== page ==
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GCSE Latin Syntax notes

1) Time expressions:

i) Time how long = accusative
duas horas in urbe manebamus = we stayed in the city for two days

ii) Time at which = ablative
Time within which = ablative
milites prima luce profecti sunt = the soldiers set off at dawn…

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4) Prepositions:

Latin prepositions are followed either by the accusative or the ablative:

+ accusative + ablative

ad = to, towards, at a/ab = from, away from, by

ante = before cum = with

circum = around de = about, from

contra = against e/ex = out of, from


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The most common question words are:

cur: why?

qualis, -e: what sort of?

quam (with adj. or adv.): how?

quando: when? (NB only for questions; `when' in statements is ubi or cum)

quantus, -a, -um: how great? how much?

quis: who?; quid: what?

quomodo: how?

quot: how many?

ubi: where?…

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For deponents only, there is no perfect passive participle and instead:

Perfect active participle: secutus, -a, -um (like bonus) = having followed

Examples in practice:

Present participle = action happening at same time as main verb

per viam ambulantes, clamorem audivimus = while walking along the road, we heard a…

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However, special care is needed when they refer to the future (e.g. `if you do this, you'll be punished'), as
Latin normally uses the future perfect for the `if' clause, the future for the `then' clause:

si hoc feceris, poenas dabis = if you do this, you'll be punished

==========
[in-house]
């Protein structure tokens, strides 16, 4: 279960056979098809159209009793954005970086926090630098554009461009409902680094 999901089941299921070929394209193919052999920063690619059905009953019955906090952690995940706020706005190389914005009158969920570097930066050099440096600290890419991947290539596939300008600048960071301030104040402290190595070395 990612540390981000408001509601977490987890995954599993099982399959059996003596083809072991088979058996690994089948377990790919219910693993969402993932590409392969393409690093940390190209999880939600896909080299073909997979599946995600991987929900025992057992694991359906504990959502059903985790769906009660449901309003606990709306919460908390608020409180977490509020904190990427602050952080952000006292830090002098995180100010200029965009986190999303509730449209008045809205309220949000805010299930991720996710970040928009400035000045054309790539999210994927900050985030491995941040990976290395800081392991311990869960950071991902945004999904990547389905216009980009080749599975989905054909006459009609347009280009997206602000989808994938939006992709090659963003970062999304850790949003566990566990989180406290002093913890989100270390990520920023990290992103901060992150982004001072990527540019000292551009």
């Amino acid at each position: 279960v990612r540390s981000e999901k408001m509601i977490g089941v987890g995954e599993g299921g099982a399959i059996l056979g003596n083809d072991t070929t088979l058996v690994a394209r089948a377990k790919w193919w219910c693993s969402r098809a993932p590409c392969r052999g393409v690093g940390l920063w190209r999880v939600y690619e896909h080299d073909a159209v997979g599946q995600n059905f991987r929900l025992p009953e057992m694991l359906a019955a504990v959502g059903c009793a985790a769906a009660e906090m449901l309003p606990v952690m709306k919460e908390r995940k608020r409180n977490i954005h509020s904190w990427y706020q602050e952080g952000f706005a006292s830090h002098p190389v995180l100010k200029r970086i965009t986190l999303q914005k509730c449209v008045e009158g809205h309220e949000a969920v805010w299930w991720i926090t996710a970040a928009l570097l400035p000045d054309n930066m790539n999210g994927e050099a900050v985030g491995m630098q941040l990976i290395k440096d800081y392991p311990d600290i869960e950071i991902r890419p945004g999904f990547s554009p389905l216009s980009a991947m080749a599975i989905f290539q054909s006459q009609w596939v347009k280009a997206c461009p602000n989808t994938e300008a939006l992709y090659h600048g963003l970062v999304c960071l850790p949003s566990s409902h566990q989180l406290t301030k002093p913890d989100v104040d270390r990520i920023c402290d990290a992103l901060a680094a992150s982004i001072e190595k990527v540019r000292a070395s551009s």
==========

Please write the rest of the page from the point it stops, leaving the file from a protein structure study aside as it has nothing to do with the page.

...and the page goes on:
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NB In English, the translation of the second half changes if the speaking verb is in past time. The key
point is to think

about what tense the original direct statement was in (present, past or future).


13) cum + subjunctive = `when, since':

+ pluperfect…

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17) Result clauses

A result clause shows the result of an action or a state of affairs (e.g. there were so many guards that

we could not escape). You can recognise one because of:

a) a signpost word

Signpost words for result clauses

tam + adjective or adverb So


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tot erant milites ut hostes non oppugnarent = there were so many soldiers that the enemy did not attack

18) Temporal clauses

Temporal clauses are clauses such as `when', `while' or `after'. These normally take an indicative verb

(except with cum (cf. Section 13)). There are a few extra details:…

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19) Causal clauses

Causal clauses are clauses with `because' or `since'. They can be expressed by:

i) quod = `because' + indicative

quod severus est, dominus a servis timetur = because he is strict, the master is feared by his slaves

ii) cum = `since' + subjunctive (see section 13))…


terry krigas


Very useful resource

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